A review launched on 9 November will consider how the current approach to decisions on parental access made in the family courts is impacting child safety, in the next step forward for government’s wider plans to reform family courts and bring in greater protections for domestic abuse victims.
This follows a package of reforms earlier in the year to overhaul how family courts deal with domestic abuse cases – providing extra protections in courtrooms for victims, stronger powers to block abusers repeatedly dragging victims back to court and a new investigative court process to reduce conflict.
The review builds on this action and will assess whether the right balance is being struck in private law cases between the risk of harm to a child and their right to have a relationship with both parents.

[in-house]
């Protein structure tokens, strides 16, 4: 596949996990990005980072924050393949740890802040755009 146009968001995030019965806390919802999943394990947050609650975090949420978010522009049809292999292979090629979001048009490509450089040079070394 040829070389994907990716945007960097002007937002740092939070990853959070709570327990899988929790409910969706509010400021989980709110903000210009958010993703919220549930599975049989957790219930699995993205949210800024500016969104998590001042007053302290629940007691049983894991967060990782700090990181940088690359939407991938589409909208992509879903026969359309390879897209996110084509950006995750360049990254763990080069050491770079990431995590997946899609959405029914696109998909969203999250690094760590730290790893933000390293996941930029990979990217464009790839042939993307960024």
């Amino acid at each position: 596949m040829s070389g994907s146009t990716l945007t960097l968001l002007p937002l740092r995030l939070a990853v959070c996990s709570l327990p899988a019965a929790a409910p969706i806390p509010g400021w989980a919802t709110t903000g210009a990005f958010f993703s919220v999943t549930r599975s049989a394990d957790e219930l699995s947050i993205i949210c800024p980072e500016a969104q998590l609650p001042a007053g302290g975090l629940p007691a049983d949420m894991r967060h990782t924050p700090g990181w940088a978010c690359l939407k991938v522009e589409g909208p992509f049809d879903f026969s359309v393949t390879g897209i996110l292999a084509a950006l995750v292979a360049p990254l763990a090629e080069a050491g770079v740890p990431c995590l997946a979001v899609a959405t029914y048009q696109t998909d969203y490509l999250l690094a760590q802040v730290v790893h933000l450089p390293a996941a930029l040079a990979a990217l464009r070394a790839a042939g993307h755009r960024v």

Currently, the presumption of ‘parental involvement’ which the courts are required to follow in their judgements encourages a child’s relationship with both parents, unless the involvement would put the child at risk of harm.
Justice Minister Alex Chalk said: "We are determined to strike the right balance between making sure children are safe while ensuring they have the best possible family life. This is a complex area and any action we take following this review must be rooted in solid evidence. That is why it’s so important we take the time to look at this thoroughly."
The review is expected to report back next year and forms part of the government’s long-term plan, announced in June, to better protect victims in the family courts. This included commitments to:
You can read the release here.